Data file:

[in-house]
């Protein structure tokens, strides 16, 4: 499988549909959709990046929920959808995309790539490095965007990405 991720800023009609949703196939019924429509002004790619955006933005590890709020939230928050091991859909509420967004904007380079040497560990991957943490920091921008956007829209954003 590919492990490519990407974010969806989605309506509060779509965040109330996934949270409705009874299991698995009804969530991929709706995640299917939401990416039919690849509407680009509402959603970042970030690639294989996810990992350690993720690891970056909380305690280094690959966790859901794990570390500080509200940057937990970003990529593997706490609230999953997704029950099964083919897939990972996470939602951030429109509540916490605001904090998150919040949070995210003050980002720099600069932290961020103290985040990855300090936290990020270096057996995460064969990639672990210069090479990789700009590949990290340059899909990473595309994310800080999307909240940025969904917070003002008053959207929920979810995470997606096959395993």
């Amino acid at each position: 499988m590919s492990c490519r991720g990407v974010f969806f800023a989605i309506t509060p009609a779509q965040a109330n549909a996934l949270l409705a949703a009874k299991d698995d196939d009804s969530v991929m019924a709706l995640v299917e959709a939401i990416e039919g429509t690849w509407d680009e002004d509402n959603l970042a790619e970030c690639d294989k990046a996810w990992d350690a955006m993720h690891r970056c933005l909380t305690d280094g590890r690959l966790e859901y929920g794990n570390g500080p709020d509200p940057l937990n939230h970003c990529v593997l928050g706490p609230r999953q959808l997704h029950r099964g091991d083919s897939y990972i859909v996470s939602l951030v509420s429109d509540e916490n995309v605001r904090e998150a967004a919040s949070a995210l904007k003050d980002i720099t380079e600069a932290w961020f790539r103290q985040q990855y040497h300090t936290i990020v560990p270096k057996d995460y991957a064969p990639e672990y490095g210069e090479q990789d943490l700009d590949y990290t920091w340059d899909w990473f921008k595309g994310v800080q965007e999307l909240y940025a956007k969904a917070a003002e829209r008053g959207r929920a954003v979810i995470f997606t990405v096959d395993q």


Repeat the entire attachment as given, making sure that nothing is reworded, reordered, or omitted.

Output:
[in-house]
């Protein structure tokens, strides 16, 4: 499988549909959709990046929920959808995309790539490095965007990405 991720800023009609949703196939019924429509002004790619955006933005590890709020939230928050091991859909509420967004904007380079040497560990991957943490920091921008956007829209954003 590919492990490519990407974010969806989605309506509060779509965040109330996934949270409705009874299991698995009804969530991929709706995640299917939401990416039919690849509407680009509402959603970042970030690639294989996810990992350690993720690891970056909380305690280094690959966790859901794990570390500080509200940057937990970003990529593997706490609230999953997704029950099964083919897939990972996470939602951030429109509540916490605001904090998150919040949070995210003050980002720099600069932290961020103290985040990855300090936290990020270096057996995460064969990639672990210069090479990789700009590949990290340059899909990473595309994310800080999307909240940025969904917070003002008053959207929920979810995470997606096959395993």
């Amino acid at each position: 499988m590919s492990c490519r991720g990407v974010f969806f800023a989605i309506t509060p009609a779509q965040a109330n549909a996934l949270l409705a949703a009874k299991d698995d196939d009804s969530v991929m019924a709706l995640v299917e959709a939401i990416e039919g429509t690849w509407d680009e002004d509402n959603l970042a790619e970030c690639d294989k990046a996810w990992d350690a955006m993720h690891r970056c933005l909380t305690d280094g590890r690959l966790e859901y929920g794990n570390g500080p709020d509200p940057l937990n939230h970003c990529v593997l928050g706490p609230r999953q959808l997704h029950r099964g091991d083919s897939y990972i859909v996470s939602l951030v509420s429109d509540e916490n995309v605001r904090e998150a967004a919040s949070a995210l904007k003050d980002i720099t380079e600069a932290w961020f790539r103290q985040q990855y040497h300090t936290i990020v560990p270096k057996d995460y991957a064969p990639e672990y490095g210069e090479q990789d943490l700009d590949y990290t920091w340059d899909w990473f921008k595309g994310v800080q965007e999307l909240y940025a956007k969904a917070a003002e829209r008053g959207r929920a954003v979810i995470f997606t990405v096959d395993q």